Los Lobos, three-time Grammy Award winners from Southern California, popularized a border-crossing sound in the early 1980s that fused elements of Mexican and American cultures while maintaining a respect for traditional musical forms and genres. Meanwhile, the three Garza brothers known as Los Lonely Boys, whose hit song “Heaven” from their eponymous titled debut album scored them their first Grammy Award in 2005, were all born in the years when Los Lobos was beginning to release its first albums.
“It was a dream come true to be on tour with Los Lobos,” said Henry Garza, the Los Lonely Boys’ guitarist and vocalist. His band will headline the Paramount Center for the Arts, Thursday, Sept. 4, in Peekskill. “For as long as we have been listening to music, they have been our teachers. When [Los Lobos front man] David Hidalgo and Cesar Rosas first asked us to back them on some of their songs on stage, I couldn’t believe it. Then the other members of the band wanted to jam with us during our set. It was beautiful; something I’ll never forget.”
While it may seem that success has come somewhat quickly for Los Lonely Boys, they are actually musical veterans in their own right, having spent nearly two decades honing their craft.
Born in Snyder, Texas and raised in nearby San Angelo, a small city in the middle of the state’s cotton growing region, the three Garza brothers – Henry (now 30), bassist and vocalist Jojo (28) and drummer Enrique, known as “Ringo” (27) – were surrounded by music from the start. Their father, Enrique Garza, Sr., co-founded the prominent conjunto group Los Falcones in the 1970s and 1980s, also performing with his brothers, and when the band broke up he set out on his own, backed by his three sons, who were all still in middle school at the time.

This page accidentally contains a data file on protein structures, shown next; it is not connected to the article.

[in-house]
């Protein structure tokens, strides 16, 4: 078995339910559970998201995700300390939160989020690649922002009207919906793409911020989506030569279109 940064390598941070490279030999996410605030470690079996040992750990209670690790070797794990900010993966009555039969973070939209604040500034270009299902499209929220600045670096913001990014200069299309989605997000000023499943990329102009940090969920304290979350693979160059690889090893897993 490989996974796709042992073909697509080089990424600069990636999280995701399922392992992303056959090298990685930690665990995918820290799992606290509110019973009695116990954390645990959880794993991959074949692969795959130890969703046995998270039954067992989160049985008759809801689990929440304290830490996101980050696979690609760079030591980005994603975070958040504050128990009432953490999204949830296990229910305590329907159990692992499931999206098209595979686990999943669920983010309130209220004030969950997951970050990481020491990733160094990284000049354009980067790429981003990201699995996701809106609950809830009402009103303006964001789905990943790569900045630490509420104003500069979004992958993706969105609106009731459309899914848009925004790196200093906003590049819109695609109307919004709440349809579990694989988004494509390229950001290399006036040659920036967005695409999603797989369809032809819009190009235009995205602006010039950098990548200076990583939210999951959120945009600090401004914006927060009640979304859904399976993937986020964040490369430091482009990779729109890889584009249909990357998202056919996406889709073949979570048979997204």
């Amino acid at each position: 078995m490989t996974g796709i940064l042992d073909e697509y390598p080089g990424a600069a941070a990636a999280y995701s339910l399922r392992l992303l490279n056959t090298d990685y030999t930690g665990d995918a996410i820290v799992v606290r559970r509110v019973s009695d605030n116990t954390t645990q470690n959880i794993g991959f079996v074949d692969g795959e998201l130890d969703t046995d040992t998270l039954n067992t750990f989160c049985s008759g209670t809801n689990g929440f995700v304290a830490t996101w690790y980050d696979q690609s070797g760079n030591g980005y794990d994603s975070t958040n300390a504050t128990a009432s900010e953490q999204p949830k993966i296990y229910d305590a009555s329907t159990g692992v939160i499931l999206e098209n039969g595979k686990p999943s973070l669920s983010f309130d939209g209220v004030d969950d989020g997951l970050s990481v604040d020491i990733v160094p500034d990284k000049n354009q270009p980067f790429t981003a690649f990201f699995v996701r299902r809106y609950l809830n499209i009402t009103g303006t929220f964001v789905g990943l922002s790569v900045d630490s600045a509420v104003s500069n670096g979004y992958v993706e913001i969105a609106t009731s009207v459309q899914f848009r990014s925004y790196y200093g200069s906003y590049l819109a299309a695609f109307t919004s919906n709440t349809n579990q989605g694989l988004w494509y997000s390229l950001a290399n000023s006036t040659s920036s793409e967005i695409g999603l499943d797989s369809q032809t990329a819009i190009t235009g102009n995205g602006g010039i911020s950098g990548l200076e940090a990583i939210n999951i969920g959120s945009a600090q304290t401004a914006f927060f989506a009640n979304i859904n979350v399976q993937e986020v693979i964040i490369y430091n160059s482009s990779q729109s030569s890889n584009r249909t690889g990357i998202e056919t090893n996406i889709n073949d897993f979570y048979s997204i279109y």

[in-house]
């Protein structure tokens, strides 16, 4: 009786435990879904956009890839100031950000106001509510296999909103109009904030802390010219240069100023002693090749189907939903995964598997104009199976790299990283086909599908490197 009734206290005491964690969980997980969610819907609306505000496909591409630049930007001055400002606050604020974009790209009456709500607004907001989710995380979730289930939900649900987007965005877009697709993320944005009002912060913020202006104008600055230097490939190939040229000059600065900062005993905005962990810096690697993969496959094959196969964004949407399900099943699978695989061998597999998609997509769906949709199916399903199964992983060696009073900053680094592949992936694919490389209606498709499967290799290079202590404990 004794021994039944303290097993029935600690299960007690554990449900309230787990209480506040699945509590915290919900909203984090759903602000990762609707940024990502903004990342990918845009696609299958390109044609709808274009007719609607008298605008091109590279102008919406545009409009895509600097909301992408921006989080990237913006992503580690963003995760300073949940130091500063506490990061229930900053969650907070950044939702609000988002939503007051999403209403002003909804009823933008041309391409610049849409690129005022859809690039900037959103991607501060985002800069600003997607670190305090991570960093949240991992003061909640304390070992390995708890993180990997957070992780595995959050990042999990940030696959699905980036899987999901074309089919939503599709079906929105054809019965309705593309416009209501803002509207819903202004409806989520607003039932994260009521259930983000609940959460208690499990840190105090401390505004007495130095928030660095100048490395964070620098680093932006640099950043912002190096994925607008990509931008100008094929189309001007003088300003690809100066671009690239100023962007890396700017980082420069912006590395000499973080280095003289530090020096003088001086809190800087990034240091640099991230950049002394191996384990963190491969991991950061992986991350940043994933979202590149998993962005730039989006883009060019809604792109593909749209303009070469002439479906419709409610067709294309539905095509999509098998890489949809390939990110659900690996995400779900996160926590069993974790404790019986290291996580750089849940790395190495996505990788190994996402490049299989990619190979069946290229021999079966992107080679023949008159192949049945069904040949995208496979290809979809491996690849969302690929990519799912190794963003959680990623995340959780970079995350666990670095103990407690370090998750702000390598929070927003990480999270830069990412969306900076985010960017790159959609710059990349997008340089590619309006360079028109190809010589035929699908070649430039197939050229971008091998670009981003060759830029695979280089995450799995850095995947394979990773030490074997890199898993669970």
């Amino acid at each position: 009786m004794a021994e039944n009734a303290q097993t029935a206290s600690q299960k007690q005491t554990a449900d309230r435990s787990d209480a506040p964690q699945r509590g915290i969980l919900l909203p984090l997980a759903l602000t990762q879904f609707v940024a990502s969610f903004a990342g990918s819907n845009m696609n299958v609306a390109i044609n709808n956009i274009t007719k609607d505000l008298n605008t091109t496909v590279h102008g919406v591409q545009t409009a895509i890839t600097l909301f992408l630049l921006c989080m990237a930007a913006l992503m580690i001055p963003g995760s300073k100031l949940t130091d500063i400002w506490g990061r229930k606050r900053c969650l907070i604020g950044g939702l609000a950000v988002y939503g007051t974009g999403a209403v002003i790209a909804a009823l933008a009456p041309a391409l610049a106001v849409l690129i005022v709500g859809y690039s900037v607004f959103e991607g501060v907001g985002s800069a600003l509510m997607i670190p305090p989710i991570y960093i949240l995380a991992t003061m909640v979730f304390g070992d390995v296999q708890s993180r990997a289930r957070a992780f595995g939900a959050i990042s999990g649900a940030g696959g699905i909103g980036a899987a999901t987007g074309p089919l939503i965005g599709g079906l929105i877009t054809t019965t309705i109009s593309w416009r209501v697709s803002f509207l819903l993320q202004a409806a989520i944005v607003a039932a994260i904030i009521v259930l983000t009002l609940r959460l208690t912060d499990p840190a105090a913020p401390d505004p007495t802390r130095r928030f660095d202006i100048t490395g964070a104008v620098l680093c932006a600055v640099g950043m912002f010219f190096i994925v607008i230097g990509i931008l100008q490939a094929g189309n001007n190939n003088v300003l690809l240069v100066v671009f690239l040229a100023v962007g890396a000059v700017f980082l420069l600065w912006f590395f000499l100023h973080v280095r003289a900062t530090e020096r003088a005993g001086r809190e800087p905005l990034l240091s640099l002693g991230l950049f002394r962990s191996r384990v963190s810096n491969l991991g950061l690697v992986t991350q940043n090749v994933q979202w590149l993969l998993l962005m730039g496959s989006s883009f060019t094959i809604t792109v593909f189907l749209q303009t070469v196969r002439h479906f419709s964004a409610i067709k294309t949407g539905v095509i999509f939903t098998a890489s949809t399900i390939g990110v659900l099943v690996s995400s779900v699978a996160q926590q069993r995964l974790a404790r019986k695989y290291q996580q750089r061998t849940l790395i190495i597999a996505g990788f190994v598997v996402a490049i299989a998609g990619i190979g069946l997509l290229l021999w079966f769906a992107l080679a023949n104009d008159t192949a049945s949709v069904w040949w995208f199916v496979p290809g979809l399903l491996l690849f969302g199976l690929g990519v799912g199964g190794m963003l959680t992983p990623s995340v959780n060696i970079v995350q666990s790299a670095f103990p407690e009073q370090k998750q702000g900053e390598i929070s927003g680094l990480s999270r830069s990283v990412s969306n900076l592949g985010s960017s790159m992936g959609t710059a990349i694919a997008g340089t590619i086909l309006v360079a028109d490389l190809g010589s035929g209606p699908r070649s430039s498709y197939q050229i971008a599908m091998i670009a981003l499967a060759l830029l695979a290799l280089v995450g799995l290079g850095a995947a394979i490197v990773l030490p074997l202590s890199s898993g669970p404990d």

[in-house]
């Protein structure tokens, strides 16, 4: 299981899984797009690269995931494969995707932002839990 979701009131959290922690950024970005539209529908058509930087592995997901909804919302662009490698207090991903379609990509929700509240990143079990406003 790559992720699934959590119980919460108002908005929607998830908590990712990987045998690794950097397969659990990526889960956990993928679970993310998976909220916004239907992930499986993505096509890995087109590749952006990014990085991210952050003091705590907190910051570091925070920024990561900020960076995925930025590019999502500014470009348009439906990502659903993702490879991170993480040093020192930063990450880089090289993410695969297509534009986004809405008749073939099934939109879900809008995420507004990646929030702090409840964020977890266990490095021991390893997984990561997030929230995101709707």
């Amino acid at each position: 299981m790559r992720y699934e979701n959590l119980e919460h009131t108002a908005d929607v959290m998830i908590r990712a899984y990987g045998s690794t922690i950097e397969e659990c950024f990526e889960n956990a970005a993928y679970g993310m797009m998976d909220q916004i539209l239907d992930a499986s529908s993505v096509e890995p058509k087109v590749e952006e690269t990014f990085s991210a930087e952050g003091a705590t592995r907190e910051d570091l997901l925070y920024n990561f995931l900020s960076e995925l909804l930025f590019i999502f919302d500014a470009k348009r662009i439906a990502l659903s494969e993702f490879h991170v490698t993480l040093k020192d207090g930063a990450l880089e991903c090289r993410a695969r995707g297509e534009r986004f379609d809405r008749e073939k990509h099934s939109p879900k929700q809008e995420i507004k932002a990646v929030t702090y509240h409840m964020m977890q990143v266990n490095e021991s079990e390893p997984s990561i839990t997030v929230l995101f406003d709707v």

“Our parents got divorced when we were all young, but my brothers and I spent a lot of time with him,” said Henry Garza. “He basically taught us how to play our instruments. I started on guitar when I was about four, playing along with Ray Charles and boogie-woogie records, and imitating the ‘Peter Gunn’ riff. We all wanted to grow up to be just like dad, though. He sang all kinds of songs, and we thought he wrote them all.”
Working behind their dad throughout their teens, traveling for weeks at a time and playing one-nighters at one roadhouse or social hall after another, taught the Garza brothers a lot about the music business and gave them quite an education to boot. “By the time I was in sixth and seventh grade, I really didn’t have much in common with the kids I was sitting next to in class,” said Garza. “They would be hanging out at dances on the weekends, listening to hip-hop, and I’d be riding around with my dad and brothers, heading to a gig. We literally struggled to survive, and came through it all as a family. Believe me, nobody has your back like a brother.”
After moving to Nashville in the late 1990s, Los Lonely Boys were discovered by none other than Willie Nelson, who brought the band to his recording studio in Austin to record their first album in 2003. By then, the group’s sound was a smart mix of hard rock and roots, with Henry’s sizzling guitar work earning comparisons to Jimi Hendrix, Carlos Santana and Stevie Ray Vaughan. The first album was actually released on independent Or Records in 2003, and then picked up by the Sony affiliate Epic Records the following year.
“I didn’t know anything about girls, but that’s what my dad seemed to be always singing about,” he said.
The album spotlighted a band that produces gritty blues-drenched rockers and melodic ballads, with vocal arrangements that feature all three brothers singing, often together. Many of the songs shift between lyrics in English and Spanish, which, Garza, said, is a deliberate attempt at bridging cultures.
“We’re also trying to keep our roots alive,” he said.
“We like to thank our parents for letting us experience the big world out there from an early age,” said Garza. “There were also a lot of other opportunities we missed out on, though, because of our circumstances. More and more, we see it as our job to teach people how to help each other.”